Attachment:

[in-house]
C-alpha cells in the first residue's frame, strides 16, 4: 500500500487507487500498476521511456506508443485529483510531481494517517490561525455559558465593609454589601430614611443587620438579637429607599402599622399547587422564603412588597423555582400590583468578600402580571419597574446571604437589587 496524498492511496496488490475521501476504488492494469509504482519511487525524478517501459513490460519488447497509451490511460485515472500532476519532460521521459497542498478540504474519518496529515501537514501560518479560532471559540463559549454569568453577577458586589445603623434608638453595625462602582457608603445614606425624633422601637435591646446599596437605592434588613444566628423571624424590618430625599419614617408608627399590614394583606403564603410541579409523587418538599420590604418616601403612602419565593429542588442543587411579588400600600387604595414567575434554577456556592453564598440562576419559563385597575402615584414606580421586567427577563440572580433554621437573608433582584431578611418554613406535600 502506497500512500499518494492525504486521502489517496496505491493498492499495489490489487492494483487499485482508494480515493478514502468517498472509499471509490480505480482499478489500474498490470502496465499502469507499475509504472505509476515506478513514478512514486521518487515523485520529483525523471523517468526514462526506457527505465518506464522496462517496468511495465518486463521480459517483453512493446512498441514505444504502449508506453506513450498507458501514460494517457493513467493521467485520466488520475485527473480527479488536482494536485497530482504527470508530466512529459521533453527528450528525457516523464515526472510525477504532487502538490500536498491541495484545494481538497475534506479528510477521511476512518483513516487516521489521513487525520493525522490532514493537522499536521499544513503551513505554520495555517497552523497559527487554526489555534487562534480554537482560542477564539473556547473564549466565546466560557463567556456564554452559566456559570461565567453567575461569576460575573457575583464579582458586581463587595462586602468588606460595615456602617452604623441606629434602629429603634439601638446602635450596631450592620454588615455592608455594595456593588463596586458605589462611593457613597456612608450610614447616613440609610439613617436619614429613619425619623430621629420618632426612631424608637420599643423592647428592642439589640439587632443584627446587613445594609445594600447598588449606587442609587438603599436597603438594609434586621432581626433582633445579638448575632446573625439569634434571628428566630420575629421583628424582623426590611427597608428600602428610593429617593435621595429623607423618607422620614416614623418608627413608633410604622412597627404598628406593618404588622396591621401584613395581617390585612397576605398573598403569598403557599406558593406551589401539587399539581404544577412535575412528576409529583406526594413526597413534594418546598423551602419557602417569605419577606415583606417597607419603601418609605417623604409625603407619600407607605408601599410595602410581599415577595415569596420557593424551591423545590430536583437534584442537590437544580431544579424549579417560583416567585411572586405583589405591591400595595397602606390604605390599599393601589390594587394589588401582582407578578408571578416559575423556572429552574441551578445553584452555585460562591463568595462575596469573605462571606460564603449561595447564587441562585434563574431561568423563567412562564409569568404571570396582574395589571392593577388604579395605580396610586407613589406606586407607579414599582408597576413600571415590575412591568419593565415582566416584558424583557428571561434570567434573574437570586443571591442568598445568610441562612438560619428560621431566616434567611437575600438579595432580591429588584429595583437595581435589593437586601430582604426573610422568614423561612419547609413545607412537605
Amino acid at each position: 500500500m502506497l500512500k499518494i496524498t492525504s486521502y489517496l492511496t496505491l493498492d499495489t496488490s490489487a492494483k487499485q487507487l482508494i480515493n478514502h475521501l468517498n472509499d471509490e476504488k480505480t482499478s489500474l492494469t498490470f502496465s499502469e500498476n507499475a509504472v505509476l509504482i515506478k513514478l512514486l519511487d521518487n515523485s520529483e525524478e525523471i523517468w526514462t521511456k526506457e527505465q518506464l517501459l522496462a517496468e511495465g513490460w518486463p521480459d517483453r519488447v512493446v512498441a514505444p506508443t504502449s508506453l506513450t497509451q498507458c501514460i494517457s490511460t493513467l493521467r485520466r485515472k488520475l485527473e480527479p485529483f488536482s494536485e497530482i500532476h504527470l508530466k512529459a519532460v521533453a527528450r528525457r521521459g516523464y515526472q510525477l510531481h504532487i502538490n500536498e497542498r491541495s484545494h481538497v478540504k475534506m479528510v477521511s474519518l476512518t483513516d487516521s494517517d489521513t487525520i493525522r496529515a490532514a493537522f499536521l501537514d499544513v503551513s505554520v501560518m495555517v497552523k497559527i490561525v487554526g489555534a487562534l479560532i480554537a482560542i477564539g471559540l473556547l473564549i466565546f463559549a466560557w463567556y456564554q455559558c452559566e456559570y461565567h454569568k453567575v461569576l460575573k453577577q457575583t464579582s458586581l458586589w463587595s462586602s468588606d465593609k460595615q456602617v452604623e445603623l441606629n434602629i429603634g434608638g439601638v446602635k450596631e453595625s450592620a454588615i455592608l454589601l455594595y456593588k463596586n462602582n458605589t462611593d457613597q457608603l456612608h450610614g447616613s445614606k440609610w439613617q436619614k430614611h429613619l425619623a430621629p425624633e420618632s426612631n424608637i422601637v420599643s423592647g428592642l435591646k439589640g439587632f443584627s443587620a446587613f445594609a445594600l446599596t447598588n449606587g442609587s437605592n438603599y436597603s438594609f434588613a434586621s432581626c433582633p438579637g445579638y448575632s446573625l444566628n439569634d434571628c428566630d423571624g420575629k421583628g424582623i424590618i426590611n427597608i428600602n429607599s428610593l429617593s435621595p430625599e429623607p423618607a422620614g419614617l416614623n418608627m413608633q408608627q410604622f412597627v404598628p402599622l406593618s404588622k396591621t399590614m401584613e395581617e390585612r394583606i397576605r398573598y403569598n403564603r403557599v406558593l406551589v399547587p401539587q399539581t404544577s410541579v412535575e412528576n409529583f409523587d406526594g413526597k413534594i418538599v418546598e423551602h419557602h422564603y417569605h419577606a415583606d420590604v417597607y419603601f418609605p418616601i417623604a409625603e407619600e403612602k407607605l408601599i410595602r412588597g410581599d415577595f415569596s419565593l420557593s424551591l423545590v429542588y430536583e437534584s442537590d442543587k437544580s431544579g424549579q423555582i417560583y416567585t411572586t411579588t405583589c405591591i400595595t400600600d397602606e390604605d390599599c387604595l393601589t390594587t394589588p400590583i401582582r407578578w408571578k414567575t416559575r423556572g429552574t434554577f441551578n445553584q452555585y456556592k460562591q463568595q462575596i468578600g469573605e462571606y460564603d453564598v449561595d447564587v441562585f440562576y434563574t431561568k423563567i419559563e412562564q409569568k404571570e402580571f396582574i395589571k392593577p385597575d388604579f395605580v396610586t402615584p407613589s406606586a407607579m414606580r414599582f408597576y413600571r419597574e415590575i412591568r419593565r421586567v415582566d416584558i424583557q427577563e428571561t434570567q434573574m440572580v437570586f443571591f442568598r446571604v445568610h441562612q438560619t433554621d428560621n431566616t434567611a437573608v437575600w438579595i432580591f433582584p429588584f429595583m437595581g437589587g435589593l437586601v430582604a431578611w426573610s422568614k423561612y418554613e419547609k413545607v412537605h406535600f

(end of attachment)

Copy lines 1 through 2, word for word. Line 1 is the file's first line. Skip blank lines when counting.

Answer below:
[in-house]
C-alpha cells in the first residue's frame, strides 16, 4: 500500500487507487500498476521511456506508443485529483510531481494517517490561525455559558465593609454589601430614611443587620438579637429607599402599622399547587422564603412588597423555582400590583468578600402580571419597574446571604437589587 496524498492511496496488490475521501476504488492494469509504482519511487525524478517501459513490460519488447497509451490511460485515472500532476519532460521521459497542498478540504474519518496529515501537514501560518479560532471559540463559549454569568453577577458586589445603623434608638453595625462602582457608603445614606425624633422601637435591646446599596437605592434588613444566628423571624424590618430625599419614617408608627399590614394583606403564603410541579409523587418538599420590604418616601403612602419565593429542588442543587411579588400600600387604595414567575434554577456556592453564598440562576419559563385597575402615584414606580421586567427577563440572580433554621437573608433582584431578611418554613406535600 502506497500512500499518494492525504486521502489517496496505491493498492499495489490489487492494483487499485482508494480515493478514502468517498472509499471509490480505480482499478489500474498490470502496465499502469507499475509504472505509476515506478513514478512514486521518487515523485520529483525523471523517468526514462526506457527505465518506464522496462517496468511495465518486463521480459517483453512493446512498441514505444504502449508506453506513450498507458501514460494517457493513467493521467485520466488520475485527473480527479488536482494536485497530482504527470508530466512529459521533453527528450528525457516523464515526472510525477504532487502538490500536498491541495484545494481538497475534506479528510477521511476512518483513516487516521489521513487525520493525522490532514493537522499536521499544513503551513505554520495555517497552523497559527487554526489555534487562534480554537482560542477564539473556547473564549466565546466560557463567556456564554452559566456559570461565567453567575461569576460575573457575583464579582458586581463587595462586602468588606460595615456602617452604623441606629434602629429603634439601638446602635450596631450592620454588615455592608455594595456593588463596586458605589462611593457613597456612608450610614447616613440609610439613617436619614429613619425619623430621629420618632426612631424608637420599643423592647428592642439589640439587632443584627446587613445594609445594600447598588449606587442609587438603599436597603438594609434586621432581626433582633445579638448575632446573625439569634434571628428566630420575629421583628424582623426590611427597608428600602428610593429617593435621595429623607423618607422620614416614623418608627413608633410604622412597627404598628406593618404588622396591621401584613395581617390585612397576605398573598403569598403557599406558593406551589401539587399539581404544577412535575412528576409529583406526594413526597413534594418546598423551602419557602417569605419577606415583606417597607419603601418609605417623604409625603407619600407607605408601599410595602410581599415577595415569596420557593424551591423545590430536583437534584442537590437544580431544579424549579417560583416567585411572586405583589405591591400595595397602606390604605390599599393601589390594587394589588401582582407578578408571578416559575423556572429552574441551578445553584452555585460562591463568595462575596469573605462571606460564603449561595447564587441562585434563574431561568423563567412562564409569568404571570396582574395589571392593577388604579395605580396610586407613589406606586407607579414599582408597576413600571415590575412591568419593565415582566416584558424583557428571561434570567434573574437570586443571591442568598445568610441562612438560619428560621431566616434567611437575600438579595432580591429588584429595583437595581435589593437586601430582604426573610422568614423561612419547609413545607412537605